Acute HCV infection is of mandatory notification for health professionals in compliance with the law 203/2015 (15th Sep 2015) of the Health Department of Generalitat de Catalunya. The Public Health Agency of Barcelona is the Health Authority for the surveillance and control of the data routinely collected on communicable diseases under mandatory notification as well as on outbreaks in the city of Barcelona. The data source where are these data is the Mandatory Communicable Disease Registry. Data were treated in a strictly confidential manner according to the ethical principles of the Helsinki Declaration [22] and Law 15/1999 of Personal Data Protection in Spain[23]. Patient information was anonymized and de-identified prior to analysis (S2 Appendix Dataset).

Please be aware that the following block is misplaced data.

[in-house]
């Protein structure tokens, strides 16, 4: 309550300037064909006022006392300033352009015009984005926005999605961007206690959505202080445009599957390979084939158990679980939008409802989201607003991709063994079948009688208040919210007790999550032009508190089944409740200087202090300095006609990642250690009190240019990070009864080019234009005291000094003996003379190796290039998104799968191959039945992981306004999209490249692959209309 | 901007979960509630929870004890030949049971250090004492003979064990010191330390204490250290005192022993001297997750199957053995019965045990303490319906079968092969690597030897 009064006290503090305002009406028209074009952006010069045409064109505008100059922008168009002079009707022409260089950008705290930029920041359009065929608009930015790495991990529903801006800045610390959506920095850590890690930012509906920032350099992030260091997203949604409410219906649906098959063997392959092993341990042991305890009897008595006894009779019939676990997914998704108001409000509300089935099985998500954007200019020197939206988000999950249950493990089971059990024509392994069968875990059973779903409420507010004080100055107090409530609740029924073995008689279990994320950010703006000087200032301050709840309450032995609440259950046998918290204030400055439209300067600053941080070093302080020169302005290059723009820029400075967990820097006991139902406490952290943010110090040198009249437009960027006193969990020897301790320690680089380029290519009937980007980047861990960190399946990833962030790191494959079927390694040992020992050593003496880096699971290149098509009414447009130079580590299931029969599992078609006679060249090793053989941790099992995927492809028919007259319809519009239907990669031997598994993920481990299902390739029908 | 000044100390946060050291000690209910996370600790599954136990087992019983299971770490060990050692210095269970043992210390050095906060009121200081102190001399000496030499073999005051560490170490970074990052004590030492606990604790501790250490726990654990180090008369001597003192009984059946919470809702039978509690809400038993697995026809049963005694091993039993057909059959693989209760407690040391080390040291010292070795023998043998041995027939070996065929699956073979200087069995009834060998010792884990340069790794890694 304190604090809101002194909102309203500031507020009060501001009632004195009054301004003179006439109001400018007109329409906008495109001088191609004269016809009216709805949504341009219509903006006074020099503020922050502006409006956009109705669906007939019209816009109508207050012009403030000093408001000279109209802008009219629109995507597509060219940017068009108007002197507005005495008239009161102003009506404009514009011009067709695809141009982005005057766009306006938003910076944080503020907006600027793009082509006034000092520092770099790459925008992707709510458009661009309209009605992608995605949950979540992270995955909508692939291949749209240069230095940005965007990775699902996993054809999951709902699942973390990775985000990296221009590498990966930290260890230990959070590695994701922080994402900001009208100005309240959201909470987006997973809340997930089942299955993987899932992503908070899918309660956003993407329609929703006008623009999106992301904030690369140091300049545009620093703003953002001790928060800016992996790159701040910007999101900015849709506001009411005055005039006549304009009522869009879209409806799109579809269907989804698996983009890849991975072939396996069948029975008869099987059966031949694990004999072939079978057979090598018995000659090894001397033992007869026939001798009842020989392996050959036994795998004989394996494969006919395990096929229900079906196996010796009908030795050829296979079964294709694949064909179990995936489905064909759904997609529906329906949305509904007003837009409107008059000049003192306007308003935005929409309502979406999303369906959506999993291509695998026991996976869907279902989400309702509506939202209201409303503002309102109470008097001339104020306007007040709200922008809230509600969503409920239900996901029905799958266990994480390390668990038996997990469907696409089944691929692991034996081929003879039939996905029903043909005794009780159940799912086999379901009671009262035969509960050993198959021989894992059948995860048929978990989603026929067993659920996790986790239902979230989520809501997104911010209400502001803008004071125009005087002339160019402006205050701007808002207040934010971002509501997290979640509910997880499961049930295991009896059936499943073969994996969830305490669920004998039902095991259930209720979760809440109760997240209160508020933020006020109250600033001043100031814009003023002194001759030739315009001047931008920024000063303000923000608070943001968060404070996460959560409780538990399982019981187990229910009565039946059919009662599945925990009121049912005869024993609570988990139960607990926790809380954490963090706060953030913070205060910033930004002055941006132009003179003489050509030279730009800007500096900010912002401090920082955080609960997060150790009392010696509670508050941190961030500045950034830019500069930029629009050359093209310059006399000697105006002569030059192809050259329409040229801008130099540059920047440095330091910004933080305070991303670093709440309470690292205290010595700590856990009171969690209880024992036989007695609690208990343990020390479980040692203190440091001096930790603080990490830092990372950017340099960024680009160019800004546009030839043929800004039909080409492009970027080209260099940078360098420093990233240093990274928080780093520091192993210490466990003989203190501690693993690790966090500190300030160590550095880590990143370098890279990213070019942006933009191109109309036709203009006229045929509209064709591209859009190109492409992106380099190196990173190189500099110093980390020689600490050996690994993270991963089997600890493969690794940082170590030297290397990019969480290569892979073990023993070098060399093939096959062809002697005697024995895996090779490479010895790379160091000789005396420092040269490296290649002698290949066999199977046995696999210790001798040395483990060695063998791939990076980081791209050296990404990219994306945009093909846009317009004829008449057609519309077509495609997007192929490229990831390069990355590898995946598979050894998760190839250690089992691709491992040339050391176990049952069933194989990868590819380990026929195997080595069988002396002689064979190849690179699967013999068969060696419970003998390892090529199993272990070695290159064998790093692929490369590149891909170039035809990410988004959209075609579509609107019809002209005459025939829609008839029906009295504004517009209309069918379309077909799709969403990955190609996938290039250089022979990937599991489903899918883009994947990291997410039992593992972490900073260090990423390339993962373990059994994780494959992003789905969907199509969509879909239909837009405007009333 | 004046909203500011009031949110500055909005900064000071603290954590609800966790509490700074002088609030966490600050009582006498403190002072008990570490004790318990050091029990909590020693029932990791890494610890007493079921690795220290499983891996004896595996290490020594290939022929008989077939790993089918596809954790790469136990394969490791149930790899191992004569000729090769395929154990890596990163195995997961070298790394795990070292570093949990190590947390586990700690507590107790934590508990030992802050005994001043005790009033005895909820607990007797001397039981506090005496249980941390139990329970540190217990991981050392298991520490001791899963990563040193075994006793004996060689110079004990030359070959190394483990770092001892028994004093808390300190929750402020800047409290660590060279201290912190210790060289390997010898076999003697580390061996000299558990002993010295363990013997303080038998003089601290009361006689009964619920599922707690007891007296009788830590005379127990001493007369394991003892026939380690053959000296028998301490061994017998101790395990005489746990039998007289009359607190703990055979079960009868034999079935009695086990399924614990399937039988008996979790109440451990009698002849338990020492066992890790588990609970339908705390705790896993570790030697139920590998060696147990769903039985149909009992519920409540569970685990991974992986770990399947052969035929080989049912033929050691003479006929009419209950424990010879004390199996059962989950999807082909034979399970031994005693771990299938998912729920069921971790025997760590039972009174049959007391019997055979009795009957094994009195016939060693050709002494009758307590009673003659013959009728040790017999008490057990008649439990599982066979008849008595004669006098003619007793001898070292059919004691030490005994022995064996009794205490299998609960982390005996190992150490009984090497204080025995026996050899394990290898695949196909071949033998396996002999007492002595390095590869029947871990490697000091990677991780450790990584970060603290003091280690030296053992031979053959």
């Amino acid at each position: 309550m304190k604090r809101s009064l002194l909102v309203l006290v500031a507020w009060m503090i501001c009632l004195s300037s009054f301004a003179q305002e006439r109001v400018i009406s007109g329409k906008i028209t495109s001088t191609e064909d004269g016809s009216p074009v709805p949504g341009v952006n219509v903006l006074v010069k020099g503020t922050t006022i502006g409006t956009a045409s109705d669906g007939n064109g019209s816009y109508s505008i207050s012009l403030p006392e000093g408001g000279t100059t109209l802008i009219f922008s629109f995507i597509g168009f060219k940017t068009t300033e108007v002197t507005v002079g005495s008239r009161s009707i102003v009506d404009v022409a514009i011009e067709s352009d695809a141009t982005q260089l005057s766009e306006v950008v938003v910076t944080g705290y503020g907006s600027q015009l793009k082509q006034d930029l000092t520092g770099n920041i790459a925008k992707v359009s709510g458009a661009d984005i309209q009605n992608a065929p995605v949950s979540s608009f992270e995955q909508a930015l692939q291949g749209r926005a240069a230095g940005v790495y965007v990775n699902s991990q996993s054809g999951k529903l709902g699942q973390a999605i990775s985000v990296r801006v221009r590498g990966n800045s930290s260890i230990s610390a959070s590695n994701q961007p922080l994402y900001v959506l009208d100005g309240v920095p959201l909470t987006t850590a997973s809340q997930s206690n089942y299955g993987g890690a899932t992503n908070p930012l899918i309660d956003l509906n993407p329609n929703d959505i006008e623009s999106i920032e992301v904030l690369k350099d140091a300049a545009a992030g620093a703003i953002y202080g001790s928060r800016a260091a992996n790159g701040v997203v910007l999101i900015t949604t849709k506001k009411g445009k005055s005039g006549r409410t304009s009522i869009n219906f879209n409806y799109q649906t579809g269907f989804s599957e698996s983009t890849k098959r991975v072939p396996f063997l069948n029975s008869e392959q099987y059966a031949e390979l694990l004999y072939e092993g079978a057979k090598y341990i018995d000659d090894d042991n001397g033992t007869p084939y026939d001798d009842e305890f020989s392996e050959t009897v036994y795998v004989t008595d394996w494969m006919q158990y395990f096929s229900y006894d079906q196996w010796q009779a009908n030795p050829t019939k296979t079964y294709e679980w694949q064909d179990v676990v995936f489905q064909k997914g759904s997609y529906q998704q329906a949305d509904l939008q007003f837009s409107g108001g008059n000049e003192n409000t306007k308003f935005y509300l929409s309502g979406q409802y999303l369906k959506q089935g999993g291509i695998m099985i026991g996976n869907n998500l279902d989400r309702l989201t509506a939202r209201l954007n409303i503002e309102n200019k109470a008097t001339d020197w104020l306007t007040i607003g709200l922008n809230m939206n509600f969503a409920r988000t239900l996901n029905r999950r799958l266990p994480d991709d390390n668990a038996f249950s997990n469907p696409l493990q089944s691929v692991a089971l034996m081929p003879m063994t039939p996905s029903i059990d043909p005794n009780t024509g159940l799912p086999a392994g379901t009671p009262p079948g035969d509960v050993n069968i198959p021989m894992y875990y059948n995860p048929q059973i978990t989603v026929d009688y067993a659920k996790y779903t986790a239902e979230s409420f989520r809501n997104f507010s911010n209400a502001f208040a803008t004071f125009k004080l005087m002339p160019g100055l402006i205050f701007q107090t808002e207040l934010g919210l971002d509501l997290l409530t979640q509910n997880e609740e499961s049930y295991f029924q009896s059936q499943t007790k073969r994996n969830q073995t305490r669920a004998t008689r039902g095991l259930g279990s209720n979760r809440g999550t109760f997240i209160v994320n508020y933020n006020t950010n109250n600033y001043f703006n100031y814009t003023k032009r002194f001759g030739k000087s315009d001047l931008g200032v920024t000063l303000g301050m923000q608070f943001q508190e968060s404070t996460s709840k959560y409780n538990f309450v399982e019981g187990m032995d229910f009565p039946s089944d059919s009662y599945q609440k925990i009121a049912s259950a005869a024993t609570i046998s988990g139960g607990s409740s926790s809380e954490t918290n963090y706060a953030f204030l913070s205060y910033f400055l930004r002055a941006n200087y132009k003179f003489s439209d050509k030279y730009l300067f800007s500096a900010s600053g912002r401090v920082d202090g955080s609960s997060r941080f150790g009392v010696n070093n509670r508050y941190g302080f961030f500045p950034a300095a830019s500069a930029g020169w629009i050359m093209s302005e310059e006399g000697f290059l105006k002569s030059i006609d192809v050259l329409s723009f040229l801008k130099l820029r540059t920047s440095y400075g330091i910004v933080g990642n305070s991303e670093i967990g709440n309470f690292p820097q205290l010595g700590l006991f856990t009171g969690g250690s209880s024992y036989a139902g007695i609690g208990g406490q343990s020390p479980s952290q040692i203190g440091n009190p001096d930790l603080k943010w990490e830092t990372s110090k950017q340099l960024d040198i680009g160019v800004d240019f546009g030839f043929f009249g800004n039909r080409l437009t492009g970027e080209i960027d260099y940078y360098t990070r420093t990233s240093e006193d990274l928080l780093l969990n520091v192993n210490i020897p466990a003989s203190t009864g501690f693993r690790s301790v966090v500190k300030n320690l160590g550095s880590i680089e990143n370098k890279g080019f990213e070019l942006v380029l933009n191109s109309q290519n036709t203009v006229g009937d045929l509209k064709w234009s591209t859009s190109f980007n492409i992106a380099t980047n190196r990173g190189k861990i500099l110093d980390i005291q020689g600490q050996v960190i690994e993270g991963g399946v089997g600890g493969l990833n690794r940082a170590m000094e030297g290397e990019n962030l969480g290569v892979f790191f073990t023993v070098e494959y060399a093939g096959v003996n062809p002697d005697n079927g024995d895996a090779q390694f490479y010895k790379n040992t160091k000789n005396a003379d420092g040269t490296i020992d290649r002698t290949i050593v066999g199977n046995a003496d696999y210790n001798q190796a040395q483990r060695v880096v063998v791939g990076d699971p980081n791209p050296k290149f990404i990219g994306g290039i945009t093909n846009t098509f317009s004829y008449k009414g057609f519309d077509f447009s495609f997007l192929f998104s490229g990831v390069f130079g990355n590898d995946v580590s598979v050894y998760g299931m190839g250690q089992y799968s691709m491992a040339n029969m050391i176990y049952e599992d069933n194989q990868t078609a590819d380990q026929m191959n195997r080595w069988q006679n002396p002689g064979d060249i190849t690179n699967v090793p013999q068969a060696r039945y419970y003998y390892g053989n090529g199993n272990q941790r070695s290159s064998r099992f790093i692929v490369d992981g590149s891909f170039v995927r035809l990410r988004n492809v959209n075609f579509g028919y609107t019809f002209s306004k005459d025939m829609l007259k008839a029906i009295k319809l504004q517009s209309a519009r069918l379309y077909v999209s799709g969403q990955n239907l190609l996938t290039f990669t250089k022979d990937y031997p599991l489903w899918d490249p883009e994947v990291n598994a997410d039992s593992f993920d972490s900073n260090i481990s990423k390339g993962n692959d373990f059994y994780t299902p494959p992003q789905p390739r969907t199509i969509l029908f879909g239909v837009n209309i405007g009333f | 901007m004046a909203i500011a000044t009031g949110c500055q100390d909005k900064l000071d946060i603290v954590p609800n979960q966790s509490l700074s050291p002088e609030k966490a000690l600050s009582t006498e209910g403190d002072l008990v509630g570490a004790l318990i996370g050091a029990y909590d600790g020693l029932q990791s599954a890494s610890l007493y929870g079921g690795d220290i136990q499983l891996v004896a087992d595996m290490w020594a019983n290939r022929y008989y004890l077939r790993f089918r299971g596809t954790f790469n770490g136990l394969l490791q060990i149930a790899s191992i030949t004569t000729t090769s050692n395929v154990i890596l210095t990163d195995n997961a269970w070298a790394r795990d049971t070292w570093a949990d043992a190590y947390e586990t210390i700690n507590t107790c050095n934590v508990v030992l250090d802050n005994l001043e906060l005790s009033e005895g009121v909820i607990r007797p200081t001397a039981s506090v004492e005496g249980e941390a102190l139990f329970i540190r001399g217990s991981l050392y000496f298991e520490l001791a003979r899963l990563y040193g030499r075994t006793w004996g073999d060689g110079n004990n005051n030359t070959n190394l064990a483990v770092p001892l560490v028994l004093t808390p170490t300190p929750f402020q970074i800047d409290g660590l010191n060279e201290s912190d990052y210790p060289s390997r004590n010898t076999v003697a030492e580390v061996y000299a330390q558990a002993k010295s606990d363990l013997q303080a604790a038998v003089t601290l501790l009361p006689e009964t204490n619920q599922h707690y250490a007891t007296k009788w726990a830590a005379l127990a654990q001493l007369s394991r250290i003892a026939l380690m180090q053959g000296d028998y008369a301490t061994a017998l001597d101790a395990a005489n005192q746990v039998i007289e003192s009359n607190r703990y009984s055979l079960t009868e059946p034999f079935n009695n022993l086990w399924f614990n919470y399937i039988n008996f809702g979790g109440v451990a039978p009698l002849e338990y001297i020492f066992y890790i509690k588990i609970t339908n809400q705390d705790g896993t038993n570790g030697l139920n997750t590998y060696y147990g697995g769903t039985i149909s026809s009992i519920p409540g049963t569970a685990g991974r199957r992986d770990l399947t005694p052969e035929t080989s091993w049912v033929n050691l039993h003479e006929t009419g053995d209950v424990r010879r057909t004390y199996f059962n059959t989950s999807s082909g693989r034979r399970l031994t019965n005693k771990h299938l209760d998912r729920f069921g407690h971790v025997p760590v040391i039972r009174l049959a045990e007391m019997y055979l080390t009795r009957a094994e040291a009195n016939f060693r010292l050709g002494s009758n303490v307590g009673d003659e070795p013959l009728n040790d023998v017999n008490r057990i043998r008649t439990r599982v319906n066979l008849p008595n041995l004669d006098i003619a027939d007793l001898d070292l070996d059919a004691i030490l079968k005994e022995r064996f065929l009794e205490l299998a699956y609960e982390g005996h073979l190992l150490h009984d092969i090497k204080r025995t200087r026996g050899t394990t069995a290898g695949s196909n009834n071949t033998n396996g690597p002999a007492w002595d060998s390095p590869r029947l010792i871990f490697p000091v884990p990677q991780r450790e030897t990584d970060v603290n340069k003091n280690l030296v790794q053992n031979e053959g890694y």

Results

A total of 428 HCV infections were reported and 204 (47.7%) of them were acute infections. According to the three study periods, there were 53 (26.0%) cases from 2004 to 2005, 57 (27.9%) from 2006 to 2011, and 94 (46.1%) from 2012 to 2015. The mean age of patients was 45 years (standard deviation ±14 years) ranging between 3 and 90 years.

Characteristics of the patients included are summarized for each of the three time periods in Table 1. A higher proportion of men, foreign-born, people having completed upper secondary or university studies, and high income according to the district was found in the 2012–2015 period in comparison with the other periods of the study. Additionally, there were more cases with sexual risk factor and higher proportion of HIV-infected individuals among men, while nosocomial was the most important risk factor for women in the three periods. Indeed, there were only 3 cases of heterosexual risk factor in women.